Want to work in Japan?
Japan prides itself on innovation, a strong economy and a rich heritage. Working here can be very lucrative for expats, especially once you have a hold on its unique business culture.
Despite its GDP flatlining for many years, Japan is still one of the world’s largest economies and a very important business destination for expats. Many international corporations have bases in the country.
While working in Japan can provide many opportunities, some drawbacks include Japan’s cumbersome and expensive tax laws and the complexity involved in starting a business.
Business in Japan
The work environment in Japan is formal and conservative. It’s based on strict unwritten rules of conduct that can be difficult for expats to understand. Fortunately, you won’t be expected to know all the nuances. Showing a willingness to learn is appreciated, so consider enrolling in a cross-cultural training course when you first arrive.
Underlying all aspects of Japanese business culture is the concept of kaizen – the drive for constant improvement. You’ll see this reflected in the country’s work ethic, customer service and never-ending quest to innovate.
Silence in meetings is common and people often close their eyes to reflect. This isn’t a sign of things going badly and it shouldn’t be interrupted. Decisions are seldom made in meetings, which are more commonly used to build relationships and exchange information. Try not to be too direct or aggressive – and learn the art of subtly deflecting a difficult question to avoid embarrassment or disappointment.
Japanese companies have a hierarchical structure, and each level of management is expected to defer to its seniors. Equality in the Japanese workplace is improving, but it’s still behind Europe and the USA.
After-hours drinking with colleagues, business partners and clients is still an established practice in Japan. Strict office rules are abandoned at these social events, which are often considered a key part of building relationships and progressing deals.
Japanese is the official language of business. English isn’t widely spoken, so you may need to hire a translator. Business hours are usually from 08:00 to 18:00, Monday to Friday. Both men and women dress formally in the workplace.
Greetings are formal and usually involve a bow of the head followed by a handshake. Greet the most senior member of the group first and avoid too much eye contact as this can be considered rude. Gift-giving is an important ritual when doing business in Japan and can set the tone of the relationship.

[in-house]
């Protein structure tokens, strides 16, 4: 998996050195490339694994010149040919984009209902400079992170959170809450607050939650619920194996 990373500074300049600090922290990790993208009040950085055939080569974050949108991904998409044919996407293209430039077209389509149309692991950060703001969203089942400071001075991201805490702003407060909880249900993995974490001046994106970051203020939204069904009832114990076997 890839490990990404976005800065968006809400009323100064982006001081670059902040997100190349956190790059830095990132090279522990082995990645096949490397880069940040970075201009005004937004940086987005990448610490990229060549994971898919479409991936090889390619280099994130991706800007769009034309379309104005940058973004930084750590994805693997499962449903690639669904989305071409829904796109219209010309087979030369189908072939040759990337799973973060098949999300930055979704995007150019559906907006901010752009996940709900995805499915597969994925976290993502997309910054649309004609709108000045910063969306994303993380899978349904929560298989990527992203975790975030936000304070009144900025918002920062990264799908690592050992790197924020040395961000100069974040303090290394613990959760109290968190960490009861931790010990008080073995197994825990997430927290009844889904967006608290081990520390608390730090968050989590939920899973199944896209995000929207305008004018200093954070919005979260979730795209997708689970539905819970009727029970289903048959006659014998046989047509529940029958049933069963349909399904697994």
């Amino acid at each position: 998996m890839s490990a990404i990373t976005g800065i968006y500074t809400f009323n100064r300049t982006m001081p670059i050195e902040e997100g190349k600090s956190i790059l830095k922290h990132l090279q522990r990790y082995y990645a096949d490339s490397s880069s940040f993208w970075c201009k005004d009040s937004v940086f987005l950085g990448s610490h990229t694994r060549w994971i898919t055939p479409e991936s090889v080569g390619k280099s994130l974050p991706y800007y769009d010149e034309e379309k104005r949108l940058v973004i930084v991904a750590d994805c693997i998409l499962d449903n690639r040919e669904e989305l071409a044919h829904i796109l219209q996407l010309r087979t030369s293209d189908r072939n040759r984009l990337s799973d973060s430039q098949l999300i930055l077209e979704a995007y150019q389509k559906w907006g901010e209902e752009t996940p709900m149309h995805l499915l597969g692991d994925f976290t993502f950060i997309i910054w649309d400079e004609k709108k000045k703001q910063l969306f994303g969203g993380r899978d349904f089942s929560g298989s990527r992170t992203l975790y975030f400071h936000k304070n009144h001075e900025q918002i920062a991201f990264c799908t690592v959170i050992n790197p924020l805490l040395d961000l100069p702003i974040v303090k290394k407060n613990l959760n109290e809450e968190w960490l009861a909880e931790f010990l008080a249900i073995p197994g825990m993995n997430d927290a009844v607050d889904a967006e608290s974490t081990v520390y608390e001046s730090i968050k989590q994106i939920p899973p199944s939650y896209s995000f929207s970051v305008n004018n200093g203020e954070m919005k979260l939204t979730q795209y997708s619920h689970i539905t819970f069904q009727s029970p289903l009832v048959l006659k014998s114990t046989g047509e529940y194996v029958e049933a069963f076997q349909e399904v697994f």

Expat salaries in Japan
Companies in Japan offer some of the best expat packages in the world, partially to offset the high cost of living in its cities. Many of these packages include lucrative benefits such as accommodation, international school fees and the use of a car.
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Top tips for working in Japan
See what people responding to our Expat Explorer Survey think about living in Japan.
If your job doesn't provide housing make sure you find someone who deals with foreigners frequently or exclusively. The housing market in Japan is complicated for foreigners and sometimes unmanageable without the right people.
All Expat Explorer survey data and all tips (in quotation marks) are provided by HSBC.
All other content is provided by expatarrivals.com, Globe Media Ltd and was last updated in September 2021. HSBC accepts no responsibility for the accuracy of this information.
This information is purely for orientation and to inspire further research, it does not constitute advice and no liability is accepted to recipients acting independently on its contents. The views expressed are subject to change.
Always remember to ensure you're aware of and comply with any laws in your host country or country of origin that apply to gift giving and bribery.
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